The main house, three floors meticulously detailed, has living and kitchen below, bedroom and bath on the second floor, and on the third a writing studio that takes full advantage of the breathtaking view of Sachem Pond and the distant North Light.
“An architect should pay for the privilege of building a house on this site,” Weld quoted Venturi as saying when he saw it. “But of course, he didn’t; we did.”
The slightly smaller building bearing the same 12’-on-12’ roof pitch as its big brother, and standing just a few feet to the north of the main building, is two stories, a garage and workshop below, two guest-rooms and a bath above.
Perhaps just because the buildings are a little different, their appearance locally has elicited mixed reviews. Be that as it may, even before he opened his mouth, as the saying goes, Weld put his money where that faculty would be. Together the winterized buildings occupy no more than 1,600 square feet. Surely no homeowner could decry with more authority born of example the excessive impact of McMansions now affronting the island, or the imperative for the close clustering of buildings on a lot?
On and off the island, life moved on for Weld. His beloved Mary Hayden died of cancer after 13 years together. Weld, who traveled extensively for business — “our address for a time was Boeing 747” — found himself able to work more and more on the island until he was able to retire altogether from the Coxe Group.
Along the way he found another life companion and kindred spirit in Barbara MacDougall, herself an island phenomenon, who had some years earlier lost her own spouse to cancer. Together Weld and Barbara, who has master’s degrees in both education and divinity, soldiered on to make the island, as well as various other parts of the wide world, a better place for humanity — Barbara ministering to what, for a better word, one can call people’s souls, Weld more interested in the process of making good things happen.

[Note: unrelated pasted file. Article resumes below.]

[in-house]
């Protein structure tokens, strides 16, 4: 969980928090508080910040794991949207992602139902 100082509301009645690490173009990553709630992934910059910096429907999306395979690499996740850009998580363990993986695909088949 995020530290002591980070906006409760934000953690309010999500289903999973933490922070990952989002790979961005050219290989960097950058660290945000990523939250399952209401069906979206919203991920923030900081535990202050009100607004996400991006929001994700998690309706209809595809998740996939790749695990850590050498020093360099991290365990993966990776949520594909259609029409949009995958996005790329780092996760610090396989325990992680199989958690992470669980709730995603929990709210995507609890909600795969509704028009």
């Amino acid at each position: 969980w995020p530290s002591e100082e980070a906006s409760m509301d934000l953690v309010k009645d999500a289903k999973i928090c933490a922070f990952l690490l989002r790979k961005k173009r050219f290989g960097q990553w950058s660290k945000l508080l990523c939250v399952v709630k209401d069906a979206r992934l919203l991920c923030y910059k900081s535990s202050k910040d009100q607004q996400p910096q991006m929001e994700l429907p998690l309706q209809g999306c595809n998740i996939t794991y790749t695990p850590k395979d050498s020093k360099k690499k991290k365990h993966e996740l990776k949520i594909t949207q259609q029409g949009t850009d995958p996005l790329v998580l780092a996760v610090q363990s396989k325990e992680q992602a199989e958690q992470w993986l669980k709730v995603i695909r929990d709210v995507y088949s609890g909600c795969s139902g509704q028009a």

Through his life, the setting for Weld’s work has mostly been boardrooms and committee meetings. But those are sterile places to say goodbye to him now. Let’s place him instead out on the water, where once again he had managed to “keep it simple, but keep it elegant.”
See him, then, as anyone might have a few summers ago, out on Great Salt Pond, competing in the Thursday evening races under his signature large-brimmed hat, conning his 14-foot catboat among the larger racing craft — Parkinson’s be damned! And what a boat it is, with its single sail, which winds off the mast so that it can be reefed from the cockpit, and its solar-charged, battery-run motor for maneuvering in and out of his slip at the Boat Basin.
Wind power and solar power are the forces that energize his little craft. Simplicity and fine design define the house he built. A keen intelligence governs both. Whatever element he moved in, Weld, with his visionary reverence for Block Island, pressed forward, leading by example.
Weld Coxe is survived by his two children, Donald Mattison Coxe of Pawtucket and Block Island and Sally Mattison Coxe of Greencastle, Penn; and by three grandchildren, and four step children of Mary Hayden, Peter, Steven, Philip and David.
A Memorial Service and Internment will be held Saturday, March 26 at 2 p.m. at St. Mary’s Episcopal Church, Burlington, N.J. Reception to follow.
A second Memorial Service will be held on Block Island, probably on Memorial Day Weekend.
The family requests that in lieu of flowers, a donation be made to the Block Island Conservancy or your favorite charity in Weld’s memory.